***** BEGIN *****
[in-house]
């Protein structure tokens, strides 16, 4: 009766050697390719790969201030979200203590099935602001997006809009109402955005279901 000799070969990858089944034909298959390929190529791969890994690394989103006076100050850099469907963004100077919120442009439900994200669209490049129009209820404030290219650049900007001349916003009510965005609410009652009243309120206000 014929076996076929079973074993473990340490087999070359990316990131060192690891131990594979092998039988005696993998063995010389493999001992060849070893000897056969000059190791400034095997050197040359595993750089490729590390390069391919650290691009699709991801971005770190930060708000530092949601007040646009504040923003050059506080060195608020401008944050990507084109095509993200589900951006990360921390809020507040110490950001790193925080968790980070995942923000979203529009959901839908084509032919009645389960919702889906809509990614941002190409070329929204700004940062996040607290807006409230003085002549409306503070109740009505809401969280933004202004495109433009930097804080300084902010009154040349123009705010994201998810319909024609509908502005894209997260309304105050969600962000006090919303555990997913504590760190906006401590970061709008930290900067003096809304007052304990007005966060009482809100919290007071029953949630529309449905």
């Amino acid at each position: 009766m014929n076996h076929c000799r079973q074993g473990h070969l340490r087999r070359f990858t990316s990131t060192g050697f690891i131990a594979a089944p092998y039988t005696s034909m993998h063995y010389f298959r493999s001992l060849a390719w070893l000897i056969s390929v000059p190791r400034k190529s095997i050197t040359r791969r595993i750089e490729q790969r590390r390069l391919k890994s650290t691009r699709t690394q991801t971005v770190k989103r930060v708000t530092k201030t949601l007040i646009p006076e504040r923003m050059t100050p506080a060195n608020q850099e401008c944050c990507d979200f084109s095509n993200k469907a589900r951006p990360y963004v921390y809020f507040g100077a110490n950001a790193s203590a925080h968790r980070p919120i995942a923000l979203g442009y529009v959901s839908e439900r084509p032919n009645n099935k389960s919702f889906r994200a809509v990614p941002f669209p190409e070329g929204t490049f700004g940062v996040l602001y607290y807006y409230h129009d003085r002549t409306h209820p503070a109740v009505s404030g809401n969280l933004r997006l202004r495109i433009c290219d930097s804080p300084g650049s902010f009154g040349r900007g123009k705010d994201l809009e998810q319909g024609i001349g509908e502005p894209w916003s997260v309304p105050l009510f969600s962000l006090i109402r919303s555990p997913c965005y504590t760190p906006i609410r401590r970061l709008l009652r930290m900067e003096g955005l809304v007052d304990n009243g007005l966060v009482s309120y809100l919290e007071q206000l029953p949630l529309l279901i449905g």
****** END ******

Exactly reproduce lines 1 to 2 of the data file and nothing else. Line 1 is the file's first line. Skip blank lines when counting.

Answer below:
[in-house]
């Protein structure tokens, strides 16, 4: 009766050697390719790969201030979200203590099935602001997006809009109402955005279901 000799070969990858089944034909298959390929190529791969890994690394989103006076100050850099469907963004100077919120442009439900994200669209490049129009209820404030290219650049900007001349916003009510965005609410009652009243309120206000 014929076996076929079973074993473990340490087999070359990316990131060192690891131990594979092998039988005696993998063995010389493999001992060849070893000897056969000059190791400034095997050197040359595993750089490729590390390069391919650290691009699709991801971005770190930060708000530092949601007040646009504040923003050059506080060195608020401008944050990507084109095509993200589900951006990360921390809020507040110490950001790193925080968790980070995942923000979203529009959901839908084509032919009645389960919702889906809509990614941002190409070329929204700004940062996040607290807006409230003085002549409306503070109740009505809401969280933004202004495109433009930097804080300084902010009154040349123009705010994201998810319909024609509908502005894209997260309304105050969600962000006090919303555990997913504590760190906006401590970061709008930290900067003096809304007052304990007005966060009482809100919290007071029953949630529309449905």